Senate Votes to Keep Housing Funds from ACORN

Coming off the news we covered last Friday that the Census Bureau was severing ties with the Association of Community Organizations for Reform Now for the 2010 census, the Senate yesterday voted overwhelmingly to prohibit Housing and Urban Development grants from going to the group, which bills itself as “the nation's largest community organization of low and moderate income families." Eighty-three senators voted for an amendment from Sen. Mike Johanns, R-Neb., to ban the funds, with seven senators voting against the amendment and nine not voting. Johanns noted that ACORN is under investigation for voter registration fraud in several states, and also mentioned recent videos from two young conservative journalists posing as a pimp and a prostitute and secretly videotaping ACORN employees who seeming offer to help them secure housing as well as other advice. The tapes were first posted on and received much coverage on Fox News Channel. After tapes from the Baltimore and Washington, DC, ACORN offices became the "tipping point" for the Census Bureau last week, yesterday a new undercover film emerged from an ACORN office in New York City. Prompted by the videos and recent arrest warrants issued in Florida for ACORN employees who allegedly falsified voter applications, today Sen. Richard Shelby, R-Ala., the ranking Republican on the Committee on Banking, Housing and Urban Affairs, wrote to the committee chairman, Sen. Chris Dodd, D-Conn., and the Department of Housing and Urban Development inspector general Kenneth Donohue calling for "an immediate and thorough investigation" into ACORN's activities. "Last night’s vote served as a resounding rebuke on behalf of American taxpayers regarding the activities of ACORN,” said Shelby in a statement. "While this vote is important, it is limited in scope and we must know more. It is imperative that we proceed immediately to investigate what appears to be ACORN’s stunning disregard for the law and abuse of taxpayer funds. Such an investigation would serve as the basis for determining not only whether ACORN is worthy of receiving other federal funds this year, but ever again.”

Shelby said the recent controversies "add to numerous other reported issues within the organization over many years including: embezzlement of nearly one million dollars by the brother of the organization’s founder; charges of additional voter registration fraud in other states; and the stripping of federal grants following findings that ACORN used federal money to promote legislation."

In a statement on Saturday, ACORN's chief organizer Bertha Lewis said the "relentless attacks on ACORN's members, its staff and the policies and positions we promote are unprecedented."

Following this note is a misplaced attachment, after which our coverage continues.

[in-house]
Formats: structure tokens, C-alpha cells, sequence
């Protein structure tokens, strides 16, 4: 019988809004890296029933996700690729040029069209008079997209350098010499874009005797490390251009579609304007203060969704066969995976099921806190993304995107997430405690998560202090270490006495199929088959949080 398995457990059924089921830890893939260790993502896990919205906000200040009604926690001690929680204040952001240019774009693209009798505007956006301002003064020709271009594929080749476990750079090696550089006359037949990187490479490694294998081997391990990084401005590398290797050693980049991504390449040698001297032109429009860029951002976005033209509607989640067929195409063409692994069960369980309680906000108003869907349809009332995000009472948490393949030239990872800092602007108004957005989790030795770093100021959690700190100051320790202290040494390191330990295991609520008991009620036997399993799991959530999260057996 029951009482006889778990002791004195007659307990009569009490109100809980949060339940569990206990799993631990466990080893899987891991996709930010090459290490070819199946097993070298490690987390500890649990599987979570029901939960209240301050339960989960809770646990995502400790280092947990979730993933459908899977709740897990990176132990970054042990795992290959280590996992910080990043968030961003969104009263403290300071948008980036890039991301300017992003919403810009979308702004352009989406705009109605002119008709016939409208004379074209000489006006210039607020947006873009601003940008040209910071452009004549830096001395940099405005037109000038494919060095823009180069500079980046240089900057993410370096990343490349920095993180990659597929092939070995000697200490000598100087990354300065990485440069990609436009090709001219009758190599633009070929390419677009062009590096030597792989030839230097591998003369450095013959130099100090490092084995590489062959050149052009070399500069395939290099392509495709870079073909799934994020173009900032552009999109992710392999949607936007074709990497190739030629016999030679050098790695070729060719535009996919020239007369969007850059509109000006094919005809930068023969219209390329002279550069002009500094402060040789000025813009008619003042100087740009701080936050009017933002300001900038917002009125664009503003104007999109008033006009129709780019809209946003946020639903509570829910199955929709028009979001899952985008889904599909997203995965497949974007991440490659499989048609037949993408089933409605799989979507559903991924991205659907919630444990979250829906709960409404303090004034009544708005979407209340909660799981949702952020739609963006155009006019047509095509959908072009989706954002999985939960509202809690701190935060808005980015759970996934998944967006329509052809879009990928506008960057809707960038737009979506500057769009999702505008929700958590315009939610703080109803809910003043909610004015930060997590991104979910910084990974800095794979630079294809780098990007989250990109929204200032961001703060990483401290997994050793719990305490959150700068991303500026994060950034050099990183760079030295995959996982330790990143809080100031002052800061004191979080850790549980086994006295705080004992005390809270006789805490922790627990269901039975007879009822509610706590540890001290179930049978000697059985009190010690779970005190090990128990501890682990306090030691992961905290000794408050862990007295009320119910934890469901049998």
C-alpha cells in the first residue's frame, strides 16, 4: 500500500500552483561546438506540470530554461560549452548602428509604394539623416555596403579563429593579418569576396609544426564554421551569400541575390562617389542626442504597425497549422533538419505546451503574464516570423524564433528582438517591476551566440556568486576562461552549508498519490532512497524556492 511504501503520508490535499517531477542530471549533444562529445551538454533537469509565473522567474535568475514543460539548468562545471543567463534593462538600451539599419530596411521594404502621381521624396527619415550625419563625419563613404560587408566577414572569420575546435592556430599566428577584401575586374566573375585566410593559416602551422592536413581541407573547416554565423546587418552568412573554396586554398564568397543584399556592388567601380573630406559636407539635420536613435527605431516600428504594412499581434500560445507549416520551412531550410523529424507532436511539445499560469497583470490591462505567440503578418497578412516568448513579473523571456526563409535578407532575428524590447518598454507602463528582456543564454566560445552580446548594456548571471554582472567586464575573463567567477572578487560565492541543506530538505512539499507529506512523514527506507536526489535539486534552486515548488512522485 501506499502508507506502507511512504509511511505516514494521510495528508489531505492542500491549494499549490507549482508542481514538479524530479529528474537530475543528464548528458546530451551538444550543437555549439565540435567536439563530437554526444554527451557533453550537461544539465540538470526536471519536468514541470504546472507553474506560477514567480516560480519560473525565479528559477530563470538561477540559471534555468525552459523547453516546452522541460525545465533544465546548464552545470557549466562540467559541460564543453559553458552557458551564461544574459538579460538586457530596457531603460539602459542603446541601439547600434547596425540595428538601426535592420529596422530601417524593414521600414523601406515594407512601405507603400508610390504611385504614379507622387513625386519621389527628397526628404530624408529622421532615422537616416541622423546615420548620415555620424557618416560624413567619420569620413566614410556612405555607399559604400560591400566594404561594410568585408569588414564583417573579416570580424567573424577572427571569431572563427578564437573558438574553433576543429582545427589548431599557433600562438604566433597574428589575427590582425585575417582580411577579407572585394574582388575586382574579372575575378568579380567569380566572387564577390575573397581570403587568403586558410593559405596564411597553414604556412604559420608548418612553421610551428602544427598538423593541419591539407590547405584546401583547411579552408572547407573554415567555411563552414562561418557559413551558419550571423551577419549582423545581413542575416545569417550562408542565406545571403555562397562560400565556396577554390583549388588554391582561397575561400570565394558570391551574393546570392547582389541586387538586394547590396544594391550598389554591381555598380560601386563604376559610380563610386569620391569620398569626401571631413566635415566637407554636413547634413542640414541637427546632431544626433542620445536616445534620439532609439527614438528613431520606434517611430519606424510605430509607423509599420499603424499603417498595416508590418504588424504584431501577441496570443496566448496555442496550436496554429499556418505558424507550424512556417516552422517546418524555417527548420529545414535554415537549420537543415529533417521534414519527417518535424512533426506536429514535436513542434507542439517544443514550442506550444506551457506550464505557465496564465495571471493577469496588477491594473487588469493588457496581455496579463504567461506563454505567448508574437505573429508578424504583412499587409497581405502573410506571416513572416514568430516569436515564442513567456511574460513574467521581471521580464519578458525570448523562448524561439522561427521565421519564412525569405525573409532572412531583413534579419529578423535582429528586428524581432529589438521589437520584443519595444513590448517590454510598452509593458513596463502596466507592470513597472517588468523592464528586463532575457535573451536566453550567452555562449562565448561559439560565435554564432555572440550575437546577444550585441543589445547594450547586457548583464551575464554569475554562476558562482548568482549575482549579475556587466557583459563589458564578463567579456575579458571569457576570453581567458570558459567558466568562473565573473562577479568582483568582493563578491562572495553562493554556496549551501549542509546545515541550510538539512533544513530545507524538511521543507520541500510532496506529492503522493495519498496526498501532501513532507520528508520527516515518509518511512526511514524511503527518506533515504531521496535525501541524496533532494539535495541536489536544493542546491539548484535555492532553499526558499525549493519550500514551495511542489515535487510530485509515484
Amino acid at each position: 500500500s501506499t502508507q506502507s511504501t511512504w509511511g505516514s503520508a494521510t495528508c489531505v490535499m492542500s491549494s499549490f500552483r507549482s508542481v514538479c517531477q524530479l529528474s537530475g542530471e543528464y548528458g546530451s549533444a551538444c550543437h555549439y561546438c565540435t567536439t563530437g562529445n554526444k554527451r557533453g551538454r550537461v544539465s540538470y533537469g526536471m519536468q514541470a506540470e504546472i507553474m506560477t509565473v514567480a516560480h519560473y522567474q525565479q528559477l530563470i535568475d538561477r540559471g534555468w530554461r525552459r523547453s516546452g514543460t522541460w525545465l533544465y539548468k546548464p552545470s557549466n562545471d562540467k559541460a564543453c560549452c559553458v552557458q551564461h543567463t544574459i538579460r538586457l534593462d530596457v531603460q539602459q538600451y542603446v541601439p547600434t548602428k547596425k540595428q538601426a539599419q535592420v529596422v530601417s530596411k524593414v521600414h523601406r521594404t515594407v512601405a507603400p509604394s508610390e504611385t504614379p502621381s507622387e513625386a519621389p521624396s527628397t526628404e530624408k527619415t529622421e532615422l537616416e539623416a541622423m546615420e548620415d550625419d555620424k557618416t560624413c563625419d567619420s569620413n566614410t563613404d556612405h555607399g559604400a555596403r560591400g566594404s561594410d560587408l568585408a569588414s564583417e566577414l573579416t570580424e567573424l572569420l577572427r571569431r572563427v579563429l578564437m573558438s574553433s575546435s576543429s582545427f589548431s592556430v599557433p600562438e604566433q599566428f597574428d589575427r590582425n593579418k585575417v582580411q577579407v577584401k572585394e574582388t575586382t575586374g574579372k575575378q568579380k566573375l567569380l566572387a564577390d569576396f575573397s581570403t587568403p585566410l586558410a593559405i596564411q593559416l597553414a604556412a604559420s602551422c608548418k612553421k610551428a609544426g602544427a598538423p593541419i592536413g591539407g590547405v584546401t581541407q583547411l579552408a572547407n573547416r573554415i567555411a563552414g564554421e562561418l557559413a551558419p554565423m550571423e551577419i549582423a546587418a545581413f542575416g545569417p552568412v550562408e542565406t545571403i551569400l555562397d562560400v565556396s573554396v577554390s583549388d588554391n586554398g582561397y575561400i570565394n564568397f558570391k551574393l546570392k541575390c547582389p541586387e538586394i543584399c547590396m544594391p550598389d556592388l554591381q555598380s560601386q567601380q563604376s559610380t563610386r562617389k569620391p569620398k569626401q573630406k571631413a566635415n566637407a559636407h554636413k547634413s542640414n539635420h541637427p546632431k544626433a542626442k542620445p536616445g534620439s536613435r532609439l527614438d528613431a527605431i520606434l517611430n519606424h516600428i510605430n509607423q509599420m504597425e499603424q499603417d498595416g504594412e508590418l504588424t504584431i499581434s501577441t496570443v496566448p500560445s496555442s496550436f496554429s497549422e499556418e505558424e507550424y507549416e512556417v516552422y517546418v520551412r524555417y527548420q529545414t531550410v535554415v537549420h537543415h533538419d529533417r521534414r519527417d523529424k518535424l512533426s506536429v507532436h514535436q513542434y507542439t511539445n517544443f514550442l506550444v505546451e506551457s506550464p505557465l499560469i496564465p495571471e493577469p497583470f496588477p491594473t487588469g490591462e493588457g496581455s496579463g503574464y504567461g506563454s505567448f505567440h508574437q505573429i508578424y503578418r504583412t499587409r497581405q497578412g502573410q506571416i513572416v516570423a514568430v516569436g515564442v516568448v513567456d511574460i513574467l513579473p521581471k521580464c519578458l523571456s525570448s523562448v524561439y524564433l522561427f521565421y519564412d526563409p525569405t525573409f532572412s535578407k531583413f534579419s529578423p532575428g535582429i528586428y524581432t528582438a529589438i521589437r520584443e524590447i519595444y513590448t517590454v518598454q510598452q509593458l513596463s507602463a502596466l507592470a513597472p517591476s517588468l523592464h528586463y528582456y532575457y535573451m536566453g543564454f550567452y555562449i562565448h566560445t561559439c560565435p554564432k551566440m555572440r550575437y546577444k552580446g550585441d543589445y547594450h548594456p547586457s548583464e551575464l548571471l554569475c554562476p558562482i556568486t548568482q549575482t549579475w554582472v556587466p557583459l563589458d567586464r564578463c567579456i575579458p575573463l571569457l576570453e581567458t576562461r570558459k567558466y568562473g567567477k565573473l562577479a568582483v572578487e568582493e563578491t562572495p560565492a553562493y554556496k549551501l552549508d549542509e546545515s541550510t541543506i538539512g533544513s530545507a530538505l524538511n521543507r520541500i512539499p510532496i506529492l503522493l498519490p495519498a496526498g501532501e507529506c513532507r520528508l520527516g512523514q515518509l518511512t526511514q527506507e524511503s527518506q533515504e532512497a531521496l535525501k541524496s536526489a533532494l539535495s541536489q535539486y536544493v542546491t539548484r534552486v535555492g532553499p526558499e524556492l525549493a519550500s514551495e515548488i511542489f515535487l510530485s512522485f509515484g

Lewis said Fox was "attempt(ing) to destroy the largest community organization of Black, Latino, poor and working families in the country. It is not coincidence that the most recent attacks have been launched just when health care reform is gaining traction. It is clear they've had these tapes for months. We are their Willy Horton for 2009. We are the boogeyman for the right-wing and its echo chambers. If ACORN did not exist, the right-wing would have needed to create us in order to achieve their agenda, their missions, their ideal, retrograde America." Lewis said that she "cannot and I will not defend the actions of the workers depicted in the video, who have since been terminated. But it is clear that the videos are doctored, edited, and in no way the result of the fabricated story being portrayed…" She lauded ACORN's work helping hundreds of thousands of African-American and Latino voters register to vote and get to the polls, preparing, since 2004, approximately 150,000 free tax returns, and helping thousands of Americans avoid foreclosure. In March, the Senate voted 53-43 against an amendment from Sen. David Vitter, R-Louisiana, to ban funds under the Edward M. Kennedy National Service Act from going to ACORN. The White House had no immediate comment on the Senate vote. ** Opponents of the president's have long attempted to tie ACORN's history of malfeasance to President Obama himself. Last year, the Obama campaign had paid an ACORN-affiliated consulting firm, Citizens Services Inc., $832,598 for “staging, sound, lighting” and advance work, but later amended its August and September Federal Election Commission reports to reflect that the money was for help in get-out-the-vote efforts. Amending FEC returns is not unusual, but the campaign of Sen. John McCain, R-Ariz., insinuated that the Obama campaign was trying to hide the relationship. McCain attempted to make a campaign issue of the rampant voter registration fraud tied to ACORN and his campaign demanded that then-Sen. Obama disclose his full relationship to the group. "First of all, my relationship to ACORN is pretty straightforward," the now-president said, when asked last October about McCain's charges by ABC News. "It's probably 13 years ago when I was still practicing law, I represented ACORN and my partner in that representation was the US Justice Department in having Illinois implement what was called the 'Motor Voter' law, to make sure that people could go to DMV’s and drivers’ license facilities to get registered.. It wasn’t being implemented. That was my relationship and is my relationship to ACORN. "There is an ACORN organization in Chicago," Obama continued. "They have been active. As an elected official, I've had interactions with them. But they are not advising our campaign. We've got the best voter registration and turnout and volunteer operation in politics right now and we don’t need ACORN’s help. “My understanding in terms of the voter fraud, because having run a voter registration drive, I know how problems arise, this is typically a situation where ACORN probably paid people to get registrations and these folks, not wanting to actually register people because that's actually hard work, just went into a phone book or made up names and submitted false registrations to get paid," Obama said. "So there's been fraud perpetrated probably on ACORN if they paid these individuals and they actually didn’t do registrations.” "But this isn't a situation where there's actually people who are going to try to vote 'cause these are phony names," Obama said. "And, it's doubtful (Dallas Cowboys quarterback) Tony Romo" -- whose name had been fraudulently submitted -- "is gonna show up in Ohio to vote. So this is another one of these distractions that gets stirred up in the course of a campaign. "But what I want to make sure of, is that this is not used as an excuse for the kind of voter suppression strategies and tactics that we've seen in the past. Let’s just make sure everybody is voting, everybody’s registered. Let's make sure that everybody’s doing it in a lawful way." This came after the Obama campaign inaccurately claimed on its "Fight the Smears" website that "Barack was never an ACORN trainer and never worked for ACORN in any other capacity.” ACORN spokesman Lewis Goldberg told the New York Times that Obama conducted two unpaid leadership training sessions for ACORN’s Chicago affiliate in the late 1990s; the campaign updated the "smear" rebuttal to assert that "ACORN never hired Obama as a trainer, organizer, or any type of employee.” (Key word: hired.) Confusing matters even further were false charges and baseless insinuations from the McCain camp, with campaign manager Rick Davis urging reporters to ask Obama of the ACORN training sessions, “What were you teaching them? Were you teaching them how to evade the law?” and incorrectly asserting that when Obama represented ACORN he was standing “against the State of Illinois and the federal government.” Actually, the Justice Department was a co-plaintiff with ACORN in the suit. ** ACORN's attorneys wrote to Fox News CEO Roger Ailes suggesting that the tapes have been improperly doctored. "It is very clear that the questions being asked are a voiceover, placed on the tape by the film maker," wrote attorney Arthur Schwartz. "It is ACORN’s position, at this time, that the videotape is doctored and that the voiceovers change the real dialog. We demand, as counsel to ACORN, that FOX cease publication of these tapes unless it can produce proof that the conversations actually took place." In another letter, Schwartz asserts that "the filming and broadcast of the conversations at the Baltimore ACORN offices violates" Maryland law, "which makes it unlawful to wilfully intercept, endeavor to intercept, or procure any other person to intercept any oral conversation unless all parties to the communication consent." -jpt